There are three pillars to energy policy: affordability, security and sustainability. Using renewable energy in the mix of generation technologies used to generate heat or electricity can help address all three pillars, but what do we mean by renewable energy?

Solar Energy

Wind Energy


Anaerobic Digestion


Renewable energy uses resources freely available from nature that will not be depleted on the timescale of humanity’s existence. There are four broad categories all of which derive their existence from the sun. Geothermal energy is another source of renewable energy which is not considered here.

–  Wind power uses the kinetic energy of the wind to turn sails or aerodynamic blades. In the past this energy has been used to pump water or mill wheat into flour. Nowadays the energy is converted into electricity and usually distributed to the national grid from where it is used for a huge range of purposes.

–  Water power uses the kinetic and potential energy of water whether it is the flow of a river or tidal stream, or the movement of waves or the potential energy of water behind a dam. Just like wind power, water energy has been used for milling and occasionally pumping but is now largely converted into electricity.

–  Solar power uses radiation from the sun to either provide heating or electricity. Many people will be familiar with seeing these technologies mounted on roofs in the form of solar panels. In recent years the cost of solar thermal systems or photovoltaic panels has decreased while their efficiency has increased.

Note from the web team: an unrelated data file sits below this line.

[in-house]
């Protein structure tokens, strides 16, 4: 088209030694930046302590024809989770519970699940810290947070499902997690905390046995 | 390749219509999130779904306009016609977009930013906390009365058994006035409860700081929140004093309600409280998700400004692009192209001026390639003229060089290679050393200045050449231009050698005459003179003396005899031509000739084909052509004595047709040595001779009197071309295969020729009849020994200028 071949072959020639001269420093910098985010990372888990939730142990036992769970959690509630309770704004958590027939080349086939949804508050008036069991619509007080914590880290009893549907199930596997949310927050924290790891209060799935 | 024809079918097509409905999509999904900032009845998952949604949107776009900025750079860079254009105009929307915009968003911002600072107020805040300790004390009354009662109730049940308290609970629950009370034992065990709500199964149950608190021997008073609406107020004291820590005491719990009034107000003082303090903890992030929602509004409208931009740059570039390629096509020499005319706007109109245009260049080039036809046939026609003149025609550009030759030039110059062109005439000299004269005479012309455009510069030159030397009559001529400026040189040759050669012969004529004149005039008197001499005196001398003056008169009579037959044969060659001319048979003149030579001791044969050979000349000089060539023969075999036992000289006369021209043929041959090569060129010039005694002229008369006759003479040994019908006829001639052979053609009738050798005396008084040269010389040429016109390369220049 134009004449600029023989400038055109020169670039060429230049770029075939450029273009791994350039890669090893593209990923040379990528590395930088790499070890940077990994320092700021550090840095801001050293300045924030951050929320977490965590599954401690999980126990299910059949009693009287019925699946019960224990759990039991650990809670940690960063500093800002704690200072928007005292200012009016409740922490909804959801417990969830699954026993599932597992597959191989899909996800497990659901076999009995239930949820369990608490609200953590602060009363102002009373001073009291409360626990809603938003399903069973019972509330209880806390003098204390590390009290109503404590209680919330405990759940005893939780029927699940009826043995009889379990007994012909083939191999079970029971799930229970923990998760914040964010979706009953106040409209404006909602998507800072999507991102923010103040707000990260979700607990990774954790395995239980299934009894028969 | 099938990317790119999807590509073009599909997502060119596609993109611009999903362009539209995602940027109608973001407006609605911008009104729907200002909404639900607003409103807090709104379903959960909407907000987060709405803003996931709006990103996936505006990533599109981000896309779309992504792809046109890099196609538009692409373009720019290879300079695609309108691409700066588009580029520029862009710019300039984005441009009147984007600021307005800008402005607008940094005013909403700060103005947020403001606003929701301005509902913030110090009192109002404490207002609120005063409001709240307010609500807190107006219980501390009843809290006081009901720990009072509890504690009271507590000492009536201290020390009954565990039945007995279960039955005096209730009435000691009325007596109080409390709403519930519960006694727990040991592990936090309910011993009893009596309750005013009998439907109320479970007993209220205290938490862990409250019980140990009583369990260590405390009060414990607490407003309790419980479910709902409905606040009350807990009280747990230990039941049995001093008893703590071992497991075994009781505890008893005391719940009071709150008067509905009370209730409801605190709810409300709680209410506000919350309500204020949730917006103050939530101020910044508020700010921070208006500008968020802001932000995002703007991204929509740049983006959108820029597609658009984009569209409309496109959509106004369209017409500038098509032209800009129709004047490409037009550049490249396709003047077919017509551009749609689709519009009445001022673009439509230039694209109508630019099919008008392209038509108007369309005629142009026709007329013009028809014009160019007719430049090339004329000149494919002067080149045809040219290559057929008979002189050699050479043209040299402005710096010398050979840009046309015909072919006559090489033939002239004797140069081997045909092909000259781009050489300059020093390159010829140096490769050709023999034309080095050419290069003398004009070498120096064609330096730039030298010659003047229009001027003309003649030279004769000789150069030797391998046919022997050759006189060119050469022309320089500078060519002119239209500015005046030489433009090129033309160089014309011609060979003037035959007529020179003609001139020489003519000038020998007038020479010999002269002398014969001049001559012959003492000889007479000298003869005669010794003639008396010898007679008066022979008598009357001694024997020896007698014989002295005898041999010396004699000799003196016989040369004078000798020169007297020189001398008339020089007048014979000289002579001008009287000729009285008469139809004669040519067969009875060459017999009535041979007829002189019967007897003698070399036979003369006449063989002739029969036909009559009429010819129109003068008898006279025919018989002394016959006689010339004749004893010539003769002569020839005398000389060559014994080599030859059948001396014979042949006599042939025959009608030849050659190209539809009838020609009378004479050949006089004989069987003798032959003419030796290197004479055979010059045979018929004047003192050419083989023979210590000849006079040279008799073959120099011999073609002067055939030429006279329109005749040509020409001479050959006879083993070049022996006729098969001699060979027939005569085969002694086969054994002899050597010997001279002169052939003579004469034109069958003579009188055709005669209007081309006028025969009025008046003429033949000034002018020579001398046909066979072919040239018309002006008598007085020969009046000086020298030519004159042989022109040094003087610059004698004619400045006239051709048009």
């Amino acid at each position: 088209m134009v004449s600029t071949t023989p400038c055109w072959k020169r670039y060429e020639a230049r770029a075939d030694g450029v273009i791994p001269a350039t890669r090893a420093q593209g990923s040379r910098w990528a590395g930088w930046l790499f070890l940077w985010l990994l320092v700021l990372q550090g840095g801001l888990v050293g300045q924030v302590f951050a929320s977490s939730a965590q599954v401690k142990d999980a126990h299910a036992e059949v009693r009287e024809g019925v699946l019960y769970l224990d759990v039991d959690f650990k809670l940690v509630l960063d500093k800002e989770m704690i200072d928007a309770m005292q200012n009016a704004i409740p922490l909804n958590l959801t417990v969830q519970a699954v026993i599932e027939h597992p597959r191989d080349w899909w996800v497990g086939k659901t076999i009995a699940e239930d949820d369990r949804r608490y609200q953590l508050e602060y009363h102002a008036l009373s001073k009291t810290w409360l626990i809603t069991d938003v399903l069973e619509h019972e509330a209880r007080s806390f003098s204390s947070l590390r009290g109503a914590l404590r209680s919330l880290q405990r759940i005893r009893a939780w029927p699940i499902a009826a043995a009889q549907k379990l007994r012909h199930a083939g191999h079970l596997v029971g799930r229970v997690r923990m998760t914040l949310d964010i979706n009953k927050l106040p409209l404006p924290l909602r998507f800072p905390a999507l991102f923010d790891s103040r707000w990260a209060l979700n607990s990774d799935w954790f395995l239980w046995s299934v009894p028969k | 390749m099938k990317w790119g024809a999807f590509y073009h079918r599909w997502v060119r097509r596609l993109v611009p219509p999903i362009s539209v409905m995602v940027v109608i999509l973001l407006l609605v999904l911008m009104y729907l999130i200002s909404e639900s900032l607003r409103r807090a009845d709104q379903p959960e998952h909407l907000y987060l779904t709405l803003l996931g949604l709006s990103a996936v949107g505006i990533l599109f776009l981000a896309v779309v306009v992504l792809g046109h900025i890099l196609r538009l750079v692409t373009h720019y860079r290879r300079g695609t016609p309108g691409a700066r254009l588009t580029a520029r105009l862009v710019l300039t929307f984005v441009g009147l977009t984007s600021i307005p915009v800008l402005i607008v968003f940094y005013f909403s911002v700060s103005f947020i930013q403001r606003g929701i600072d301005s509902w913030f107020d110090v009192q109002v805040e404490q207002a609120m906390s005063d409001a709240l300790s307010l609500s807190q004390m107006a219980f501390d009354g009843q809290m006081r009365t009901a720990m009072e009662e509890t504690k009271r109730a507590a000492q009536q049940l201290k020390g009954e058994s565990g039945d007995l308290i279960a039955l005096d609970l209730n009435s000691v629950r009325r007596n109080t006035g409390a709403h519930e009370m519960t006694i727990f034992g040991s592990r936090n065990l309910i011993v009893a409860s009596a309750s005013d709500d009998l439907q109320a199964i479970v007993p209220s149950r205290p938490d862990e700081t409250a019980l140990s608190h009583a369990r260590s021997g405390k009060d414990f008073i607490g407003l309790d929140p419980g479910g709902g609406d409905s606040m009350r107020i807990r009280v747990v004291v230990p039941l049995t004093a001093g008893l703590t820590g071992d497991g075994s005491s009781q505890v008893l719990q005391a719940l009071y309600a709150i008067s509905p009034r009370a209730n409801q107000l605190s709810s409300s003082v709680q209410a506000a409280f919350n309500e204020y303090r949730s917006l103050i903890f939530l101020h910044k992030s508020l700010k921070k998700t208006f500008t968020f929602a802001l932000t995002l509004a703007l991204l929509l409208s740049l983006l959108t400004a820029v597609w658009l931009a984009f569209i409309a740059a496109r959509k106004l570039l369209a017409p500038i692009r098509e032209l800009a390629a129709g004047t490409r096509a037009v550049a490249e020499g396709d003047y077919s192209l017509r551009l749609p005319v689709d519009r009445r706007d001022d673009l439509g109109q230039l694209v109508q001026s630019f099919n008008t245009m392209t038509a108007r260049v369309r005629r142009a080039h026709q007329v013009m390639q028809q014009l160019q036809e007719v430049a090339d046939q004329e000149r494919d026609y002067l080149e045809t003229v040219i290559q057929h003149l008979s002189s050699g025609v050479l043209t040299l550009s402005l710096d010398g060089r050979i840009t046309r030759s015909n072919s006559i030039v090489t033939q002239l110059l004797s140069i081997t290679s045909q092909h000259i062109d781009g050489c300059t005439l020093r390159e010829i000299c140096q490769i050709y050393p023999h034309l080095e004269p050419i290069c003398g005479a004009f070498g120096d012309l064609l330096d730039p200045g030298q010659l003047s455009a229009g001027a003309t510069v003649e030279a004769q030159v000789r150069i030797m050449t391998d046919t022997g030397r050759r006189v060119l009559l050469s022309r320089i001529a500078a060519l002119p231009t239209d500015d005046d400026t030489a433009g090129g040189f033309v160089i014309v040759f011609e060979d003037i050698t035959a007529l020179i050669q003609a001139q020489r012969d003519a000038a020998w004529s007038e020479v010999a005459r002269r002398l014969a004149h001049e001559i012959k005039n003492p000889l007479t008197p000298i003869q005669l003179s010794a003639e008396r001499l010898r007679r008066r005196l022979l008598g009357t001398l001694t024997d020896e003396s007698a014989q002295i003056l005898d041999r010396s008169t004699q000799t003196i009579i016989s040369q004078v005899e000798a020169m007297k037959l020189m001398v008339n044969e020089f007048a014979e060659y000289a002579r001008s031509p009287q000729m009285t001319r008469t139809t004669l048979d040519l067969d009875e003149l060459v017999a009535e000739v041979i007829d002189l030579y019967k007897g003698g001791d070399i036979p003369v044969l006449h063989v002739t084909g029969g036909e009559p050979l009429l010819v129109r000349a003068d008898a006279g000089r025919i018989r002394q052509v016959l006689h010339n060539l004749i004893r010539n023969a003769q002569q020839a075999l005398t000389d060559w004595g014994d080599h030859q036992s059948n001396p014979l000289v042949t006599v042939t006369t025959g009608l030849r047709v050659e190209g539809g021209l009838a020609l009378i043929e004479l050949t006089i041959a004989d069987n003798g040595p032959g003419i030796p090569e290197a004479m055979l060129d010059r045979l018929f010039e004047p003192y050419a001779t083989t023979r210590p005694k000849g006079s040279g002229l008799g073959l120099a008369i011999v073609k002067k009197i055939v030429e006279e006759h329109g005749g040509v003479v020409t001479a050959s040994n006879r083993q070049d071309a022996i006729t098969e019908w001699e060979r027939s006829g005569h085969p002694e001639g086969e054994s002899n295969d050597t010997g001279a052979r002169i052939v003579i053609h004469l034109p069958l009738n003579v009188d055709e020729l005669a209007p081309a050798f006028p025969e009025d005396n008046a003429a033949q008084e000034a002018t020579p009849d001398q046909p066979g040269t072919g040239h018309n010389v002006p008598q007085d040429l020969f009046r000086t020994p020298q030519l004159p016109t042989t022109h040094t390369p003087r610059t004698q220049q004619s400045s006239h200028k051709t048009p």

–  Biomass covers a wide variety of energy sources and is perhaps the oldest form of renewable or sustainable energy. It can range from the use of wood for heating homes in open fires, stoves or boilers, to anaerobic digesters which convert organic waste products into biogas, to the creation of liquid biofuels such as ethanol or biodiesel.

Hampshire Energy is looking to find suitable sustainable opportunities in Hampshire for renewable technologies such as the above to allow the residents of Hampshire to benefit from them. Follow the links below to learn more about these technologies.


One thought on “Renewable Energy

  1. Many homes in Hampshire are fortunate enough to have a small stream of river running through them. I was excited to discover Energy Blade technology. Basically an Energy Blade is a large radiator that will happily sit of the bottom of your stream and transfer the heat within the water via a heat pump into your home. Each blade typically will supply 15-20Kw. We are installing three into on chamber fed by a 300mm wide pipe off our stream. This will heat and power fully our 6 bed home. Better still the government will support this through their RHI scheme. It really is a no brainer and potentially neighbours could share the installation cost. In our case the grant will almost pay for the installation. Good luck!

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